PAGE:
- Dr Manika is involved in various aspects of consumer behaviour research (mostly with a quantitative application on health-related topics). Her research involves the effect of consumer-related factors such as prior knowledge, trust, attitudes and perceptions, among other consumer-related factors, in influencing information-seeking and purchase behaviors. Dr Manika is also interested in how advertisements (and more specifically public health messages and pharmaceutical advertising) influence consumer behaviour.
- Dr Taheri's research focuses on the role of the active consumer in leisure society, tourist/visitor experience, consumer engagement, identity, tourism/heritage marketing, postmodern consumption and experiential marketing.
- Dr Well's interests in consumer behaviour cover a range of subject areas, She works in the application of behavioural economics, via matching, and ecology, via foraging behaviour, to consumer retail and brand choice situations. She also looks at students as educational consumers and how there are affected by their educational environments or eduscapes (based on the servicescape model).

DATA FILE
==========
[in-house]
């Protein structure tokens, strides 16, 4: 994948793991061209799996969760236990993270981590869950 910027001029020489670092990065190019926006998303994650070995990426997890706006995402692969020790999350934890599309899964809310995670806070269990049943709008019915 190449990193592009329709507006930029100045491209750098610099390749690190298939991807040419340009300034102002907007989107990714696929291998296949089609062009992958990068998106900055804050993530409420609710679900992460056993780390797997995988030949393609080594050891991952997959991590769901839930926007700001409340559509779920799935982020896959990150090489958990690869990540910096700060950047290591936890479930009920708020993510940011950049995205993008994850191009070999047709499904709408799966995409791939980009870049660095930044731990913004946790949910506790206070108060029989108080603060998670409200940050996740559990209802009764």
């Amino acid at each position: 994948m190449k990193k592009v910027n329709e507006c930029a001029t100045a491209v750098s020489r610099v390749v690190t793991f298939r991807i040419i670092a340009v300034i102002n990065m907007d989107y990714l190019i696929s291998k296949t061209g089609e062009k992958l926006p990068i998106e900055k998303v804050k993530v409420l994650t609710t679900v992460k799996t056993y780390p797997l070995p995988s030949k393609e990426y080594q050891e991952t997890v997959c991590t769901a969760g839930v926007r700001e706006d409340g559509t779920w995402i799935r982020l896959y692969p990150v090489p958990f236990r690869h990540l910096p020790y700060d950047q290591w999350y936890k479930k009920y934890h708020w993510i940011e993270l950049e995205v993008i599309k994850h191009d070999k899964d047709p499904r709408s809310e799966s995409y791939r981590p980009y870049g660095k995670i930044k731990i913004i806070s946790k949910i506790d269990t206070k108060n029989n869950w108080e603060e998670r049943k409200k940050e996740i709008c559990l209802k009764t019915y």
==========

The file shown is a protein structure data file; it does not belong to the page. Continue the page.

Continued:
- Dr Xiao's research area is in consumer behaviour analysis, the measurement of behavioural change in response to marketing interventions, adoption of innovations, the development of technology brands, and the role of social networks within a health and social care context. She has also conducted major work in the area of intellectual property rights, particularly IPR infringement, and in the development of anti-counterfeiting strategies. Her methodological skills lie in qualitative focus group design and facilitation, together with quantitative techniques such as structural equation modelling, data mining and applied behaviour analysis.
Dr Yan's research focuses on consumer behaviour in fields such as marketing (e.g. exploring brands’ price elasticity, observing consumers’ buying patterns in terms of different purchase situations); behavioural economics (e.g. testing the application of various behavioural economic models in order to explain consumer behaviour, examining the impact of brand-related characteristics in demand models); behavioural psychology (e.g. scaling the substitutability of brand groups via matching); microeconomics (e.g. investigating consumption patterns across life-cycle stages via price index).
For more specific information on any of the above, please visit individual staff web pages.